Re: QPACK and the Static Table

Willy Tarreau <w@1wt.eu> Thu, 24 May 2018 04:41 UTC

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Date: Thu, 24 May 2018 06:41:46 +0200
From: Willy Tarreau <w@1wt.eu>
To: Mike Bishop <mbishop@evequefou.be>
Cc: HTTP Working Group <ietf-http-wg@w3.org>, "quic@ietf.org" <quic@ietf.org>
Subject: Re: QPACK and the Static Table
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Hi Mike,

On Wed, May 23, 2018 at 11:16:18PM +0000, Mike Bishop wrote:
> Rather than indexing the tables together and having the static table at 1-61,
> QPACK uses a bit to indicate static vs. dynamic.  Since the field is seven
> bits long, the performance is comparable for the dynamic table (you can
> access 63 entries in one byte, 190 in two), but you can increase the size of
> the static table without hurting the dynamic table.

It will make the code look less "magic"!

> As a result, we're
> building a fresh static
> table<https://github.com/quicwg/base-drafts/pull/1355> based on queries
> against HTTPArchive data.
> 
> The key question that has come up in a couple venues:  What real-world
> headers do we want to artificially remove from what the data shows, and what
> headers not seen by HTTP Archive do we want to force in anyway?

I agree with Mark that request really is what matters the most.

>   *   Reordered to put headers you're likely to name-reference at the front,
>   especially if you're unlikely to add them to the dynamic table

Well, some of us have been really bothered by the lack of ordering
in the HPACK headers table, making it painful to perform efficient
lookups. I'd suggest that they are sorted by (name,value) to make
it possible to perform efficient dichotomic lookups.

> The question is whether we should also backfill headers which HTTP Archive
> wouldn't see, delete headers we wish people wouldn't use, and/or insert the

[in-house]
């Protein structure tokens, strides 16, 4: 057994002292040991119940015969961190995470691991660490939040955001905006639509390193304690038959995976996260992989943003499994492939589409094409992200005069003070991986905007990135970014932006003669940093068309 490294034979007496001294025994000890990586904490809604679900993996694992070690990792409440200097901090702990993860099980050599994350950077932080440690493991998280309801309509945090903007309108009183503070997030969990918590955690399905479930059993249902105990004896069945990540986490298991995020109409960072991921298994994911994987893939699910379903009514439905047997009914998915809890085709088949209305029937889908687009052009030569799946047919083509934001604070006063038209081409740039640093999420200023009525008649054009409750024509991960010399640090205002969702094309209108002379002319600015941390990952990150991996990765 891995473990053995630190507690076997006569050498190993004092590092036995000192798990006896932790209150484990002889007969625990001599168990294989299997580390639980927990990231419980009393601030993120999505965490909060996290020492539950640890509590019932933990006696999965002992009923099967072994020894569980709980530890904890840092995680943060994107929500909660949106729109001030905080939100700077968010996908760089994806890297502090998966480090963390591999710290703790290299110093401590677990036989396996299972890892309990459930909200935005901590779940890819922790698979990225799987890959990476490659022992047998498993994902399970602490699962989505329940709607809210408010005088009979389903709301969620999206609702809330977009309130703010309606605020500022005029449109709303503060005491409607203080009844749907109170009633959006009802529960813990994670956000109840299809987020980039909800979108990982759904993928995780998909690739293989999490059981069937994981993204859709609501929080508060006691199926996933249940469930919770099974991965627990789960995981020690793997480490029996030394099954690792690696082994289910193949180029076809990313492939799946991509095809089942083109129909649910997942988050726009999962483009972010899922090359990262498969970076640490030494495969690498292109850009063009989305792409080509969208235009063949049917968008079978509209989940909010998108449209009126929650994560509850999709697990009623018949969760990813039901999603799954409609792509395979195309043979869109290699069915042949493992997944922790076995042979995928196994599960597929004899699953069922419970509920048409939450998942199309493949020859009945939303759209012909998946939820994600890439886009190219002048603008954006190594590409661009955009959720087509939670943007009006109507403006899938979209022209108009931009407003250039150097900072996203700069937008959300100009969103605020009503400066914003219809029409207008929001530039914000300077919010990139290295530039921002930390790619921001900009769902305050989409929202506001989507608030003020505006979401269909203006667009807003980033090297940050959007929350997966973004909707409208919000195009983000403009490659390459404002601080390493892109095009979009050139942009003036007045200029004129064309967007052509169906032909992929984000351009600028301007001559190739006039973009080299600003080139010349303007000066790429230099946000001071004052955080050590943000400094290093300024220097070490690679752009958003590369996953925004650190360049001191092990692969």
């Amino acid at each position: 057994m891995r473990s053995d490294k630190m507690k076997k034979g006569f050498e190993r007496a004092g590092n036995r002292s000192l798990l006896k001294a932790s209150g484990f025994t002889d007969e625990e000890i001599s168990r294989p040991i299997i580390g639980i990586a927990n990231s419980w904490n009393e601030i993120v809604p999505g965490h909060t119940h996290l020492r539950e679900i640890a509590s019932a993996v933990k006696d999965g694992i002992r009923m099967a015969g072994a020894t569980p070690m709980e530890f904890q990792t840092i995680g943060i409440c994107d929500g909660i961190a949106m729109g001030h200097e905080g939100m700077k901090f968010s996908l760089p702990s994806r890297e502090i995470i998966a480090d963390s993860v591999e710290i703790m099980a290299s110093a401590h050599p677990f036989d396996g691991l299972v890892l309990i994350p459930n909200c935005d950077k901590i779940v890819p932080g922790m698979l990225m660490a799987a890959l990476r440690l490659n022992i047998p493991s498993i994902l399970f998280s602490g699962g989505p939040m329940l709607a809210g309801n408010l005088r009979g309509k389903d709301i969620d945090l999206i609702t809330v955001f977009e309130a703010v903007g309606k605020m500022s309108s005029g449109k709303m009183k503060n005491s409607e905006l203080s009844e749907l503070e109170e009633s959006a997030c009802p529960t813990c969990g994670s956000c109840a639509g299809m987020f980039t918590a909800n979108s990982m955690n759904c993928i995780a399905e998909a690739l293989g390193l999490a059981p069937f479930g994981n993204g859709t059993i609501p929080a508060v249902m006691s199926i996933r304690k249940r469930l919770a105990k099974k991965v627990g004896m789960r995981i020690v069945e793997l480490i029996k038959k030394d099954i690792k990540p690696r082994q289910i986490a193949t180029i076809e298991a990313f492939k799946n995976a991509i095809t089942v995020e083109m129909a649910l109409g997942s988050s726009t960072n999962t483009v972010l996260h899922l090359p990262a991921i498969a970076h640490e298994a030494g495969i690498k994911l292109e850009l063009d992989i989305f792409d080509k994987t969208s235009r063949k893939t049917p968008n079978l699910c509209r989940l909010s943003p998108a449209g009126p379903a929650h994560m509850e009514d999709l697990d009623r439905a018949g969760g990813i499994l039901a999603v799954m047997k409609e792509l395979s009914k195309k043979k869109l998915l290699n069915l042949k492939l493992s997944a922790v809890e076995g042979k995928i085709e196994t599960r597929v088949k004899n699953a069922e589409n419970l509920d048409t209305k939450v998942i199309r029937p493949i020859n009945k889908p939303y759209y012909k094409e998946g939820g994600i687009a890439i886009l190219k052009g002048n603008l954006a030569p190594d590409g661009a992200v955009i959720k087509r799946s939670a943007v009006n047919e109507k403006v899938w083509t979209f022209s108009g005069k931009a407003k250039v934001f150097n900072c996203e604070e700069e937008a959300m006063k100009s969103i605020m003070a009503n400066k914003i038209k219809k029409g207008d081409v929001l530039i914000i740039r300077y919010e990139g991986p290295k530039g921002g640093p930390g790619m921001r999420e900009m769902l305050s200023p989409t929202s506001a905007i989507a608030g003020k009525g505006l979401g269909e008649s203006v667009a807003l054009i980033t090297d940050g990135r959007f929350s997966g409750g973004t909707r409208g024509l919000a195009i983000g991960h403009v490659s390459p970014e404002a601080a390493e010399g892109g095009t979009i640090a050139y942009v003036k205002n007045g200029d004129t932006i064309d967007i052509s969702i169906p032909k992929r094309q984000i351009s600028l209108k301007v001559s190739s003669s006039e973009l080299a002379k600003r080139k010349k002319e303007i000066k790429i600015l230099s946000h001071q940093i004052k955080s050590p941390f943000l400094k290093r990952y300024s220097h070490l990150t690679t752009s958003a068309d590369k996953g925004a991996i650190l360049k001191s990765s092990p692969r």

> ones we hope they eventually will.  Some candidates:

That's indeed a good point.

>   *   Add Alt-Svc entry for HTTP/QUIC with QUIC v1
>   *   Add X-Forwarded-For
>   *   Don't add X-Forwarded-For, but do add Forwarded

In practice, we can take both or none. After all, most QUIC requests going
through proxies will be encrypted already thus the proxy will not be able
to add these fields. For clear-text requests, the header field name is
roughly as long as the value, so there's not *that* much to save by encoding
them. And it will not change in most consecutive requests, so the dynamic
compression will be more efficient than the static one. Thus I suggest that
we only add them *if* we have enough unused slots at the end that we care
to cover a very broad set.

>   *   Remove Expires to incent the use of Cache-Control

Expires is for responses only anyway, thus it matters much less. Cache-control
can be used in both directions. I think that the technical focus on request
may make Expires disappear from the table ;-)

>   *   Collapse the "Content-Type: <thingey>" and "Content-Type: <thingey>; charset=utf-8" entries together
>      *   ...but which one to keep?

Probably just focus on the most reported ones and not try to collapse. I
suspect that we see a lot of en-us alone, and utf-8 added to some other
languages, but I could be wrong.

>   *   Add Content-Encoding and/or Accept-Encoding entries for zstd

Probably too early yet, and will not make a big difference overall (almost
only response, 4 characters value).

> There's an endless parade of bikesheds here.  As Martin has pointed out, this
> will never be perfect, so the goal is "good enough and keep going."  Any
> strong feelings about any of these before we merge it?

No real strong feeling here except about the ability to perform fast lookups.

> Also, there's been some discussion of a mechanism for selecting one of
> several static tables at the start of a connection.  In that case, the spec
> would probably define three tables (client headers, server headers [for
> servers that don't push], combined [for servers that push]) and enable future
> RFCs to define others for targeted scenarios (proxies, video playback, IoT,
> etc.).  How much does that interest folks?

I think it could be a good solution. We could also think about APIs and
various datacenter-oriented use cases (eg: webservice etc) where very fast
response and network efficiency matters. It could be a way to encourage
QUIC adoption inside the DC. The risk however is that tables defined too
late are never deployed due to interoperability concerns (unless there's
a way to know that it will be supported before encoding). Thus if some
participants are interested in optimizing for certain use cases, they should
probably provide their own tables to be merged into the standard from day 1.

Cheers,
Willy